Entrepreneur Tim Ferris wrote a book called 4 Hour Work Week. This book inspired millions to see their careers differently, search for ways to start their own businesses, and escape the monotony of doing work that they did not love. In this book, Tim describes how at dinner parties he has a hard time answering the popular question “What do you do?”. This is because he has found ways to separate “What he does” from how he creates income. He creates income by running his businesses, but on any given day he could be DOING a number of activities that have nothing to do with creating income. Now, you may not be a multi-millionaire business owner yet, but you too can separate “What you do” from the means you use to create an income. We aren’t all going to land our dream job right out of college, and everyday is not going to be a walk in the park. But it is imperative that we learn to find happiness each day regardless of how we feel about our jobs. Here’s how:
Effective communication skills will take you far as a New Grad in the workplace. An effective communicator can clearly articulate why he or she is the best fit for a job during an interview. An effective communicator can make lasting first impressions on colleagues and supervisors. An effective communicator organize a group of colleagues to work together and perform at a level they could not possibly achieve acting separately. A good communicator can clearly articulate complex information in a form that even the most novice listener can understand.
As a “new guy” or “new gal” on the job, it can be difficult to feel confident about hardly anything. We are trying to learn our job, figure out who’s who, and keep from messing anything up beyond repair. It is very normal to feel that way, and below I have jotted down 5 quick tips that I believe have helped me become more confident on the job over the last couple of years. Maybe you can benefit from these as well:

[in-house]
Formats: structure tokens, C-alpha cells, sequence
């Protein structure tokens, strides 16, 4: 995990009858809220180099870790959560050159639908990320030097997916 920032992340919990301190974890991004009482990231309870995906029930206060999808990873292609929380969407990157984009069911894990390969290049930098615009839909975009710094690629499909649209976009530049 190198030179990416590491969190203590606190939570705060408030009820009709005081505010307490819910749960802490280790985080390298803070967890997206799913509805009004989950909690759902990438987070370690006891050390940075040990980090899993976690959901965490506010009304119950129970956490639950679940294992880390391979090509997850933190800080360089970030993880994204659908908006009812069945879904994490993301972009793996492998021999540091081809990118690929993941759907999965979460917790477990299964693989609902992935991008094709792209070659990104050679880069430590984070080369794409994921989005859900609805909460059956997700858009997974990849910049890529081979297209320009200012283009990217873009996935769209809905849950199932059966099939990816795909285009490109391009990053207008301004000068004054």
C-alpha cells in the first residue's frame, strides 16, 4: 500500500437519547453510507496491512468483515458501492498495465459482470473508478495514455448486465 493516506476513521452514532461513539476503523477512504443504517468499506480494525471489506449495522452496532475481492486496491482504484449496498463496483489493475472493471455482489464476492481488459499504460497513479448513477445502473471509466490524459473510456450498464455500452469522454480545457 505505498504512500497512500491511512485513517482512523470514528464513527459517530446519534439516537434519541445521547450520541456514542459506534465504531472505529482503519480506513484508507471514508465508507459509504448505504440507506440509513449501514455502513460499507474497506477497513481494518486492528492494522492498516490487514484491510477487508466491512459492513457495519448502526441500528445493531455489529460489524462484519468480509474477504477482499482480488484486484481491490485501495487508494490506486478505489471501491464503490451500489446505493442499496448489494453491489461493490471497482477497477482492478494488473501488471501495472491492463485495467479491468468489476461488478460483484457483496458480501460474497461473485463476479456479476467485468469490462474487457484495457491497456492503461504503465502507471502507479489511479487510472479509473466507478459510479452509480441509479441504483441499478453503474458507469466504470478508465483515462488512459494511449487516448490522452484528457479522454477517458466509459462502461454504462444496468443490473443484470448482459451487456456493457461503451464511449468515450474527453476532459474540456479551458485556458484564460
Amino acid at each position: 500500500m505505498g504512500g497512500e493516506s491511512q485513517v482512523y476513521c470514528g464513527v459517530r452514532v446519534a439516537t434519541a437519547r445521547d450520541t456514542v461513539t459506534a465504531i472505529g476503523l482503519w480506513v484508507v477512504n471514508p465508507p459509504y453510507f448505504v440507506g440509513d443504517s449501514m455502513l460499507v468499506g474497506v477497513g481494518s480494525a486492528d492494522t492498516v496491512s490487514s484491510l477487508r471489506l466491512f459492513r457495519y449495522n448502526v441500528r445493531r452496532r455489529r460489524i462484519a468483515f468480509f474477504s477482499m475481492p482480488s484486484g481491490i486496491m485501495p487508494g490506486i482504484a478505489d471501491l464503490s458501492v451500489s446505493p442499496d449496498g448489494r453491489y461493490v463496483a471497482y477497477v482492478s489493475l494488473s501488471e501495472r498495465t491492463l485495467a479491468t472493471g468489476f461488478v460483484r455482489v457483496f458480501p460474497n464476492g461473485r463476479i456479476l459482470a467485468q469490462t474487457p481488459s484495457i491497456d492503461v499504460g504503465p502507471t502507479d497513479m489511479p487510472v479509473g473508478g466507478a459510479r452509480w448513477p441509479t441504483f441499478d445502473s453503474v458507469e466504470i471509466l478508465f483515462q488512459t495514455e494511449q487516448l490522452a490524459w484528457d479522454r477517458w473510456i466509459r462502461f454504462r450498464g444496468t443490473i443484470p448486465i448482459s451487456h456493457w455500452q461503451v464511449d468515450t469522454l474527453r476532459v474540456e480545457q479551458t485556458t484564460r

- Dress yourself well. This does not have to involve wearing the most expensive clothes you can find. But take a moment to ensure that you present a professional appearance to those you will come in contact with. When you look nice and know it, you will be more confident.
- Make eye contact. This was my problem when I first started my job. When you speak to someone, even if you are slightly intimidated, do not let that show. Maintain steady eye contact and
- Speak out. Whether you’re in a staff meeting, having an informal off-line conversation, or you’re CC’d on an important email communication, speak up when you have something meaningful to contribute. If you have a question, ask it. Do not assume everyone else is automatically more informed than you. Truth is, you’ll probably find that many more “seasoned” colleagues have the same questions as you.
- Be organized. Be prepared. At the end of each day, I review all the actions I took and all the actions I need to take the next day. I make a quick list of what’s going on so that if my boss asks about a current project, I have a quick reference handy. Before meetings, I put myself in the mindset of the facilitator. What questions might he ask? What details will she want to know? Then I go gather all the necessary information ahead of time. When you’re prepared, you will feel more confident and in control.
- Finally – If the company has been around a while, it’s highly unlikely that YOU will make a mistake large enough to bring things to a grinding hault. Remember, it’s all fixable. Just give it your best shot, then ask for help as needed.
See if any of these tips will work for you. Change will not necessarily happen overnight. (I’m still trying to work on keeping good eye contact). But, we have long careers ahead of us, so there’s plenty time to practice.